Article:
"Therefore, just as sin entered the world through one man, and death through sin, and in this way death came to all men, because all sinned" Romans 5:12

"On this side, and on that, men see their friends drop off, like leaves in autumn."

Memories of the dearly departed, crowd in upon us all, and often "fill the haunted chambers of the night." Who has not some friend or family member among the past deceased millions?

What is our life?
"It is even as a vapor which appears for a little while, and then vanishes away!" Nothing can exempt us from the common lot of humanity.

What is the history of our race? It is a lengthened bill of mortality — a vast Aceldama (field of blood), on whose gates are written, "Lamentation, mourning and woe!"

What are the words that apply alike to all? It is the solemn sentence — "Dust you are, and unto dust shall you return!" Everywhere we meet with the grim and ghastly triumphs of death. In every language you may hear his hoarse, bass voice calling — "Return O children of men!" The pyramids of Egypt, while they are a monument of human labor — are likewise a monument of human mortality. The thickening grave-stones in our cemeteries preach to us their reminder, "Remember death!"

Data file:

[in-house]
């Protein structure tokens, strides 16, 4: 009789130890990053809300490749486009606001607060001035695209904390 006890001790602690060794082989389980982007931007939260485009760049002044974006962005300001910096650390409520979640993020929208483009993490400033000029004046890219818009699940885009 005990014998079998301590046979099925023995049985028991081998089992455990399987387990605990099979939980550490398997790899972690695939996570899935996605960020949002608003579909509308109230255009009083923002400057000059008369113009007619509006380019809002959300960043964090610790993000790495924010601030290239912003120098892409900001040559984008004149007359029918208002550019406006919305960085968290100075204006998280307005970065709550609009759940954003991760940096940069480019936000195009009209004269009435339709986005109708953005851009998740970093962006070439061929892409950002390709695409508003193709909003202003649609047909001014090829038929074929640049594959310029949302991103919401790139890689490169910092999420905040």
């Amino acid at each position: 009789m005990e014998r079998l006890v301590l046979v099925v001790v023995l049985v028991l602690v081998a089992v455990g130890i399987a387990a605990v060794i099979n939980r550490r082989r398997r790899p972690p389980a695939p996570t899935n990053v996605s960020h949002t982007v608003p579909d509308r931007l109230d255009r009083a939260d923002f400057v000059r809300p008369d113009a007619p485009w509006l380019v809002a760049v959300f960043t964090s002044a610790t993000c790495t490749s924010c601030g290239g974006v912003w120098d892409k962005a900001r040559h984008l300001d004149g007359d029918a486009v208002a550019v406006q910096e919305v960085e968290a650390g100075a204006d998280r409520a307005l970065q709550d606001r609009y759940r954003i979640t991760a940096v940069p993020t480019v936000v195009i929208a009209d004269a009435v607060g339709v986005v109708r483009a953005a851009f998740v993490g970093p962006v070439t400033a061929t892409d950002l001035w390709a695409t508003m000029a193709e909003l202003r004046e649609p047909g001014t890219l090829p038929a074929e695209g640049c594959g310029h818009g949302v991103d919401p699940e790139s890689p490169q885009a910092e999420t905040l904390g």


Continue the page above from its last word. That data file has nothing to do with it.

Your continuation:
The brief allusions of the inspired writers to the ravages of death are fitted to arrest the attention of our readers:
"How frail is humanity! How short is life, how full of trouble! We blossom like a flower and then wither. Like a passing shadow, we quickly disappear!" Job 14:1-2
"We finish our years like a sigh. Seventy years are given to us! Some even live to eighty. But even the best years are filled with pain and trouble; soon they disappear, and we fly away!" Psalm 90:9-10
"All men are like grass, and all their glory is like the flowers of the field. The grass withers and the flowers fall, because the breath of the LORD blows on them. Surely the people are grass!" Isaiah 40:6-7

These are but a few, out of the many, of the ever recurring cries of humanity, respecting the ravages of death. Into how many of our homes has the "King of Terrors" and the terror of kings entered unbidden and smitten down some of our nearest, dearest, and best of friends! May we not ask:

Where is the husband who stood by you at the altar, and under the protection of whose arm you felt secure?